Nemophila maculata

These photographs are from last year’s April trip to the foothills of the Sierra Nevada, where vehicle troubles led to an unintentionally-long stay in the area. Still, outings were made to see some areas of special botanical interest, including the Red Hills Area of Critical Environmental Concern. Day-hiking was out due to time restraints, so roadside botanizing was the order of the day. These five-spots were found northeast of the formally-protected area, in a grassy open site between the road and a fenced pasture.

The annual Nemophila maculata is relatively common in cultivation in North America and parts of Europe, often found in wildflower seed mixes. It was grown here at UBC last year in plantings surrounding the Food Garden, to give a bit of whimsy and ornament (and, idly hypothesized by us, to attract pollinators to the area to improve fruit set on nearby food plants).

The species is endemic to California, so many additional photographs are available via CalPhotos: Nemophila maculata.

Nemophila maculata
Nemophila maculata

14 responses to “Nemophila maculata”

  1. Nadia

    I found that it is Boraginaceae family, subfamily Hydrophyllaceae.
    I remember these flowers last summer.

  2. Bonnie

    Gosh, these are pretty!

  3. Sandy Steinman

    The area where this was photographed is one of the best locations to see these. They are also often found along nearby highway 120.

  4. dori

    I do not understand the meaning of “endemic” if it is grown in Europe and other parts of North America. I thought it meant it only grows in one particular locale, but I seem to be wrong. It is adorable and I wish it would grow in my garden in Seattle. Any chance?

  5. Elizabeth

    A beautiful cirque botanic!!

  6. Bob Wilson

    Endemic refers to where the plant occurs naturally, which is only in Califorina for this species, not other places where it has been brought into cultivation. It grows in places where the summer is very dry, so in Seattle, I would suspect it needs very good drainage to do well.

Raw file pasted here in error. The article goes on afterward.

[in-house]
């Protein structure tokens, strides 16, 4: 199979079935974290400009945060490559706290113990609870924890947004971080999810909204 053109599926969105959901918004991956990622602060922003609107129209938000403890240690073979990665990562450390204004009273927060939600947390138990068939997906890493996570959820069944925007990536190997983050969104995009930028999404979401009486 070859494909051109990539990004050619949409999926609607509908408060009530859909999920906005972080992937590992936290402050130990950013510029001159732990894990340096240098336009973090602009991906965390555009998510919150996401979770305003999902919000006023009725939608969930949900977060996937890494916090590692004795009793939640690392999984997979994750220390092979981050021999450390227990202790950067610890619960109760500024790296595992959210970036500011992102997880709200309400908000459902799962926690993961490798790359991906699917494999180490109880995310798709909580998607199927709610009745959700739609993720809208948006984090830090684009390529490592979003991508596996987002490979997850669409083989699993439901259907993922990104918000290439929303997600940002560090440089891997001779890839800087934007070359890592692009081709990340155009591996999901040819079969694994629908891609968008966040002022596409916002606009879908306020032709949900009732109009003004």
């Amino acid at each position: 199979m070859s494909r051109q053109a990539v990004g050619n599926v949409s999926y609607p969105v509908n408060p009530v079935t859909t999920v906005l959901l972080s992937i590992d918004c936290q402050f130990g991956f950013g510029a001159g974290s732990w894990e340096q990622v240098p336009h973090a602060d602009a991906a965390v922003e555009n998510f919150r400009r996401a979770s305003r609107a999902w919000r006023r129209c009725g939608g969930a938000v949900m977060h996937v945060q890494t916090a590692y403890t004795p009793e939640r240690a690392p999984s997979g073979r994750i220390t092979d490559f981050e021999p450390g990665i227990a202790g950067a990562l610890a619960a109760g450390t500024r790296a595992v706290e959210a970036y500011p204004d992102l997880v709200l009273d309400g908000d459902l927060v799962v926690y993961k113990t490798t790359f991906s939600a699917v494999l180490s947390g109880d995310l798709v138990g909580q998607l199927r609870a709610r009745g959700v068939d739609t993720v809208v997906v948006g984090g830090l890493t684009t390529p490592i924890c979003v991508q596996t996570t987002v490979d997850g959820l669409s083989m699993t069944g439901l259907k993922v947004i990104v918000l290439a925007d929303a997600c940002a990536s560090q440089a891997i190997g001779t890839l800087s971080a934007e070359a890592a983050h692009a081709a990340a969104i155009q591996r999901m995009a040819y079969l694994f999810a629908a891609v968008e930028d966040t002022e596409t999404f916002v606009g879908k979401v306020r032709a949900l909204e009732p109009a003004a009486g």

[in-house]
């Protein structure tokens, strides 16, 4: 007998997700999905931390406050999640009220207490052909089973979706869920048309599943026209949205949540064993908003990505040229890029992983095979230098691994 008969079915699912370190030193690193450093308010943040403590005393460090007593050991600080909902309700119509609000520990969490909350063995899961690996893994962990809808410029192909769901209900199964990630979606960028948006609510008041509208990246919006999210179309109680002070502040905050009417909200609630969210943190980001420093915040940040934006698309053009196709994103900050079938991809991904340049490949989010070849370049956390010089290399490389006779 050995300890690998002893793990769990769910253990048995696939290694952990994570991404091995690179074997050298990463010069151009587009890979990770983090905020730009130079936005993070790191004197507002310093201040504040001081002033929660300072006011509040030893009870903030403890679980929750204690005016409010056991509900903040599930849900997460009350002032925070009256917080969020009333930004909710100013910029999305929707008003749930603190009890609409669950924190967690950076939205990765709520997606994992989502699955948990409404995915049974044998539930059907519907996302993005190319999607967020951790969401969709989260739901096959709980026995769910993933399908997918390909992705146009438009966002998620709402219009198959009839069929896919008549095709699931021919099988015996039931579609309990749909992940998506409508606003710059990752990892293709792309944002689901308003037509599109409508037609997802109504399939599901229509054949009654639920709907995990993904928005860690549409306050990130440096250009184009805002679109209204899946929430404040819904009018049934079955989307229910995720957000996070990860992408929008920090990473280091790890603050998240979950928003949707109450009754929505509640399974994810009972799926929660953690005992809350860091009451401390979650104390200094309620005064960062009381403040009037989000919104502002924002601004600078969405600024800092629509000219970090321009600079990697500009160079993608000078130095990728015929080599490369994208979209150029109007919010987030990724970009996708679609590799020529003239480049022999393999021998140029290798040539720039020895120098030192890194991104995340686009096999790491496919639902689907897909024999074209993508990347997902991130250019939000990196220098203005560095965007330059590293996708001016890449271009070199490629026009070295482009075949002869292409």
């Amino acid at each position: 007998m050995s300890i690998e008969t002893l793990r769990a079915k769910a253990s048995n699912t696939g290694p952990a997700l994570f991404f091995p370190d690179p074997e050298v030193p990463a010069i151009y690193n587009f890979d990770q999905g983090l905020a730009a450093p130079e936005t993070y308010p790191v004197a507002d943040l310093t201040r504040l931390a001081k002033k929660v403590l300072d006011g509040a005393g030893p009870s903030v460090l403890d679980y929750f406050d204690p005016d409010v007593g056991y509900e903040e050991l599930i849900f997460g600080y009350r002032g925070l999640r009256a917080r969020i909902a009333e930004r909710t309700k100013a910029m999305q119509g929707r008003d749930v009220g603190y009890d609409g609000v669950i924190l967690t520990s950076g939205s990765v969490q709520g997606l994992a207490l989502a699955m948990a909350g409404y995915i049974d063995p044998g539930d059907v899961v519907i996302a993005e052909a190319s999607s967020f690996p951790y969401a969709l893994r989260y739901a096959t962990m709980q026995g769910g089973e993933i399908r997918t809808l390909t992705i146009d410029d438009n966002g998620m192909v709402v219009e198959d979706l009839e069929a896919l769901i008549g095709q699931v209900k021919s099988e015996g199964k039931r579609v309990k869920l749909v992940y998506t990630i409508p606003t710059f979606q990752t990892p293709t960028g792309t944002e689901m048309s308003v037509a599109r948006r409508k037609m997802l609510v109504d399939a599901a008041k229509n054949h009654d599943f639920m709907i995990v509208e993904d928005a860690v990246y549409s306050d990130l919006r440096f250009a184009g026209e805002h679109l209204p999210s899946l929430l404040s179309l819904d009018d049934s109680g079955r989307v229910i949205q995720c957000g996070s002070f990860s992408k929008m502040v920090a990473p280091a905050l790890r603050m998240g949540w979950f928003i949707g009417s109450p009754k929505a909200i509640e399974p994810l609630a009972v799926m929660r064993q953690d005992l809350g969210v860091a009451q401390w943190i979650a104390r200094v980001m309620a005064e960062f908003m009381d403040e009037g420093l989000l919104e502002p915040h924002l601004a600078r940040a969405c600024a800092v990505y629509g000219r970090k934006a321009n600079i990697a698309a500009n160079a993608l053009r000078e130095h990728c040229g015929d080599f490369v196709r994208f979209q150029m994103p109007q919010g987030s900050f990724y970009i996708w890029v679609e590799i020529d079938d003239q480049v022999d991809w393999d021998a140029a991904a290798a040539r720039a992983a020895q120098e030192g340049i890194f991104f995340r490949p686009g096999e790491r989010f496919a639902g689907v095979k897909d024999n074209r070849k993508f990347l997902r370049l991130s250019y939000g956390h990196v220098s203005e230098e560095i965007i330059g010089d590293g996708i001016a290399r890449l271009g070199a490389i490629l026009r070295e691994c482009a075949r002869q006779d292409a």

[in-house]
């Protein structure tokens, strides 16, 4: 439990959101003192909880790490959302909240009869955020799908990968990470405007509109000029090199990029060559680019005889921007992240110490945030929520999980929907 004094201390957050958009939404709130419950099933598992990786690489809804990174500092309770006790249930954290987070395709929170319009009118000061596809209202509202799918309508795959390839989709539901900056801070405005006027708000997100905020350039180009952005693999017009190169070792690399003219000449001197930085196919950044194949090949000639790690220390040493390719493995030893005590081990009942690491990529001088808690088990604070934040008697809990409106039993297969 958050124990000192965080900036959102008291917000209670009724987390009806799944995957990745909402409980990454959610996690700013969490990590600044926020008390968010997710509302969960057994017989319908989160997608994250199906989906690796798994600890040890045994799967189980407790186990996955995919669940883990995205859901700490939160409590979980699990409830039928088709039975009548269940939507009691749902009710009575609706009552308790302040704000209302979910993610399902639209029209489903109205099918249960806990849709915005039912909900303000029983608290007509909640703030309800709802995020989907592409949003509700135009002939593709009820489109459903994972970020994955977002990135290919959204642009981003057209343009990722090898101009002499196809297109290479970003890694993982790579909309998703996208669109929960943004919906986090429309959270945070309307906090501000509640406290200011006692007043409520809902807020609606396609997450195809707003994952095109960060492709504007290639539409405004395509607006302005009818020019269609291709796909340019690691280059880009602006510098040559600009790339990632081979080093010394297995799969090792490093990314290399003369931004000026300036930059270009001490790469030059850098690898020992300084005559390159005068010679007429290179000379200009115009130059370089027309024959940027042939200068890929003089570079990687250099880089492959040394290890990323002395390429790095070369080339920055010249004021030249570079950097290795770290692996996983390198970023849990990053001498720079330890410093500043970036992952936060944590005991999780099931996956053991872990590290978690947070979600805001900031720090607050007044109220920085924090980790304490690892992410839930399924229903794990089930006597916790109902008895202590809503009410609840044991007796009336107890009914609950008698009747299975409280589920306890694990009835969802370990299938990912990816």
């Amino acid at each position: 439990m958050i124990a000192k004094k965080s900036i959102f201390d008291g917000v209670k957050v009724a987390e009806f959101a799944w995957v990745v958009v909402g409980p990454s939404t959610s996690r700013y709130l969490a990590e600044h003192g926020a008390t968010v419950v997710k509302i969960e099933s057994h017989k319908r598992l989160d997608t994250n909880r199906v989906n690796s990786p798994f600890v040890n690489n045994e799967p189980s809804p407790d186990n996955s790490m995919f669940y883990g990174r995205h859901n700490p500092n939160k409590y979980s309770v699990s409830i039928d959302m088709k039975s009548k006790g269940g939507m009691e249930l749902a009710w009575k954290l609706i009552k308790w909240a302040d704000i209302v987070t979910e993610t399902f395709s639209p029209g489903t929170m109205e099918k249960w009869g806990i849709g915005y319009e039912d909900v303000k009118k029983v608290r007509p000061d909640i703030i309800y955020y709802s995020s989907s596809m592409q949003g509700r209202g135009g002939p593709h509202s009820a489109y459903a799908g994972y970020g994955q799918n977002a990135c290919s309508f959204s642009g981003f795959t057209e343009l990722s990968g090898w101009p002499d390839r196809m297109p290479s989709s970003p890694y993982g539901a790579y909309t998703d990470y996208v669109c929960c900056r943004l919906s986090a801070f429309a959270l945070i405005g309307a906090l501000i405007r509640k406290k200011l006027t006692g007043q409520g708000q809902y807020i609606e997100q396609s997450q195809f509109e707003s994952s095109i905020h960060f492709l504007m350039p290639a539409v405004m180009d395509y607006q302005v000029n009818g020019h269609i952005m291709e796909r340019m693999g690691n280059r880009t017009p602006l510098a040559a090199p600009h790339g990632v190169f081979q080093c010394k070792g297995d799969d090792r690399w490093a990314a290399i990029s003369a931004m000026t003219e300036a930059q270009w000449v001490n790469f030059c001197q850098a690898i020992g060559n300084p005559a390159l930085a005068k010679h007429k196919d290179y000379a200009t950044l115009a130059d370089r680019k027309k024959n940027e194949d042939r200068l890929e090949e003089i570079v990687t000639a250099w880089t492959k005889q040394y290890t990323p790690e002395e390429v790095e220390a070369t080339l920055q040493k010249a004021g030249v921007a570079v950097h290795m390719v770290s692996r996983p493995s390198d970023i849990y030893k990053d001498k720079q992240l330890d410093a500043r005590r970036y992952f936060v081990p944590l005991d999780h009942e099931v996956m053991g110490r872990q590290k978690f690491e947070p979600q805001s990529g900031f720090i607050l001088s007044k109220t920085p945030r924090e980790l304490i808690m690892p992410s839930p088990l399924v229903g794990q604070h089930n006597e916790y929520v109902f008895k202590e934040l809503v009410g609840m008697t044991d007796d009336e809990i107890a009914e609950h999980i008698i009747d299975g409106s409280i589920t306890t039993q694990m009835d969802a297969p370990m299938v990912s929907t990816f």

7. Daniel Mosquin

    Nadia, we use Angiosperm Phylogeny Group classifications. A few years ago, it was uncertain whether these should be Boraginaceae or Hydrophyllaceae. It has seemingly been firmed up in the Hydrophyllaceae the last few years.
    These should easily grow in summer-dry Seattle, given how successful ours were in the Garden.

  8. Eric Hunt

    These grow here in Little Rock from wildflower mixes. I’ve seen them in a few places. Our summers are more like Texas and Oklahoma than Alabama or Georgia in terms of rainfall.
    I never saw this species in the wild – only it’s much more common sibling, Nemophila menziesii.

  9. Jessica

    That is absolutely charming. What a lovely flower.
    It looks like seeds are available commercially. I just googled the name and found several sources…even one on Amazon…that sell the seeds. Oddly, some of the photos show flowers with dark, almost gentian violet-colored dots, not the bright magenta dots in the photo, here. I don’t know if that’s just an artifact of the photography lighting or variability of the plants.
    A few of the sites referred to the plant by a local name – “Buffalo Eyes”, which I thought was interesting.
    I think I’ll have to find a spot for this in my garden. It’s irresistible. If it is a food source for pollinators, so much the better.

  10. Irma in Sweden

    This is such a lovely summer flower and good infiller in any border. The color of the spots can differ somewhat.
    Makes my heart sing to see it on a snowy winters day in Sweden

  11. Karthik

    Any info on why colour is confined only to the tip of the petals? I understand that colour plays a role in attracting pollinators but have no idea about why they are used in certain ways in some flowers.

  12. Daniel Mosquin

    Karthik, I don’t have a full answer for you. It seems reasonable to suggest that the pattern is attractive to some pollinators, but I don’t know if anyone has tested it. Another genus with spots on the outer tips of its flowers in many of its species is Delphinium, though it is more evident when white-sepaled variants or UV light is used. Here’s an example where you can see the spotting without UV/colour mutation (particularly on the lower sepals): Delphinium ceratophorum.

  13. Karthik

    Thanks for the reply. A few years ago I saw a plant while I was travelling. The flowers were about a centimeter across, and had 5 petals (I think). Three of these had a single dark spot in their centre. I checked and found that the number (of petals with spots) never changed, at least in the flowers in that area. Haven’t found out more about it yet.

  14. Jessica

    Hello!! So I am growing some of these in my yard, and they have mutated to having 6 petals… Do you have any idea why this is happening?

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